Charlie Crowell writes: “This is Watertown’s WWI Memorial on the triangular green next to the old Town Hall. This photo is from about 1969. This boulder was originally located off Old Baird Road which runs from Hamiltion Avenue across to Woodbury Road. Much of the road is abandoned and impassable today.
Before being used as a monument, this stone was known as “balancing rock.” At its original site, it sat on top of a rock outcropping and was so finely balanced that a small child could push it and to would rock back and forth, but it couldn’t be knocked over. The seemingly precariously balanced boulder was left in that position by the last ice age. The process of dragging the rock to its present site was grueling and laborious. It was done using horses.
In the background you can see one of the old Heminway mansions on Main Street, now owned by the Methodist Church."
Tim MacSweeney: A Balanced Boulder (in its original "found" setting) in Native American Ceremonial Stone Landscape terms - a Drum or Signal Stone if it made a sound when set into motion, like many found throughout the Northeast. What is your source for this story? I'd like to pass it along to Dr. Hoffman (as part of CT Cluster #3 (the Nonnewaug Cluster): https://www.arcadiapublishing.com/Products/9781634990493
Charlie Crowell (to Tim MacSweeney): Tim, this story was told in the Town Times, sometime in the 50s or maybe even the late 40s. It was also told back when the project was undertaken in the 20s in the Waterbury papers. Sorry but I don’t have the stories readily available.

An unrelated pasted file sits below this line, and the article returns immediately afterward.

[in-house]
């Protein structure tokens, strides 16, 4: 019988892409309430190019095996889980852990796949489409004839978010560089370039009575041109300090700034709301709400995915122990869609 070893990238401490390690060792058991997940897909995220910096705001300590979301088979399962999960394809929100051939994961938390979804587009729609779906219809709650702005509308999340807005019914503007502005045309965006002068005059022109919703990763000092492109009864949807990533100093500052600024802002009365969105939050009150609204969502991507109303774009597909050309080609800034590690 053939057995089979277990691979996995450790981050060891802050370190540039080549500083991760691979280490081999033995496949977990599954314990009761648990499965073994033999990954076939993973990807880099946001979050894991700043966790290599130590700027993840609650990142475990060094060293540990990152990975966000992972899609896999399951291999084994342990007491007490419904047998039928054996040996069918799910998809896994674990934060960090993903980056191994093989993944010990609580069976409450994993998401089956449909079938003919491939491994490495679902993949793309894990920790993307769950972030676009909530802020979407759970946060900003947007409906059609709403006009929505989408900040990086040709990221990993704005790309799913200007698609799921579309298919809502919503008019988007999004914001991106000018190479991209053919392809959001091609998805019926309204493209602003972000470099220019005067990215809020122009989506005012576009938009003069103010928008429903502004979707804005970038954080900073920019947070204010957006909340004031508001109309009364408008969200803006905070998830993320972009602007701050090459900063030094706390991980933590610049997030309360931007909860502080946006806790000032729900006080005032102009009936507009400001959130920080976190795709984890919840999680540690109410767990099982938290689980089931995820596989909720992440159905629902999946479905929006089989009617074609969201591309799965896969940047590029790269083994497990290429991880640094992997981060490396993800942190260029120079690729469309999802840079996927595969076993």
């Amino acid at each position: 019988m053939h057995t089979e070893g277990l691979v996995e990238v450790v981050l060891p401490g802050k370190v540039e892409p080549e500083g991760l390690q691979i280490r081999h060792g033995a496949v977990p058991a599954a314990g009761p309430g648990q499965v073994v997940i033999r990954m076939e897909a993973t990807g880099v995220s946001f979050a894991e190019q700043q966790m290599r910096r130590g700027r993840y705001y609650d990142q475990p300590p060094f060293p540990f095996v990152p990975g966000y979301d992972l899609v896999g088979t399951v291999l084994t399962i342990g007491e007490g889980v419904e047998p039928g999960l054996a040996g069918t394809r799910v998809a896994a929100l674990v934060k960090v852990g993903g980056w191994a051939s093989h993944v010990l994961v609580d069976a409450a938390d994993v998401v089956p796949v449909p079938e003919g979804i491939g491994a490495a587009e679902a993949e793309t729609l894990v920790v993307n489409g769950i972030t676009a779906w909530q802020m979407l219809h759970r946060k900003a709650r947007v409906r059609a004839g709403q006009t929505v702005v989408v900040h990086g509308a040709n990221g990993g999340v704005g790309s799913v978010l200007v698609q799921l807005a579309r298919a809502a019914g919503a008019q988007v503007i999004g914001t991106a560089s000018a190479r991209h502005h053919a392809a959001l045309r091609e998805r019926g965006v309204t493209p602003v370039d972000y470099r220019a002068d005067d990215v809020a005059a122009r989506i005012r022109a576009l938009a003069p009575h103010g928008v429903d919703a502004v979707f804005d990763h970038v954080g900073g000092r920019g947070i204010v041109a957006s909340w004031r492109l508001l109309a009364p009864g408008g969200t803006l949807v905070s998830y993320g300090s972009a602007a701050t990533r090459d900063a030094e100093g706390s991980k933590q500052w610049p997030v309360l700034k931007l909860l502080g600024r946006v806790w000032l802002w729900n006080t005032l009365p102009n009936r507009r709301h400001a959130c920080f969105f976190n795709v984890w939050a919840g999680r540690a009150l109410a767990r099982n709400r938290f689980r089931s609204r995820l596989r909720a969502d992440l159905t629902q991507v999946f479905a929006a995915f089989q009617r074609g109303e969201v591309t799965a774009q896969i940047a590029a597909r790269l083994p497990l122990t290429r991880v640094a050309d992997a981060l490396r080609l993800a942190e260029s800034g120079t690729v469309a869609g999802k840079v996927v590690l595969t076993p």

Charlie Crowell (to Al Conley): Richard Sperry, owner the land where the boulder originally sat, wanted to keep it as a balancing rock even after it was moved and set up as a monument. He thought engineers could handle the job, but it never happened.
Tim MacSweeney (to Charlie Crowell): An imaginative investigator might wonder if it is set up on a flat stone - or even a piece of the bedrock removed from the original location near Old Baird Road!
In its original location, it would have been and continue to be considered a Sacred Stone by the Paugussett: https://www.facebook.com/The-Golden-Hill-Paugussett-Indian-Reservation-165294113670095/
From: "Stone Prayers" Curtiss Hoffman page 90.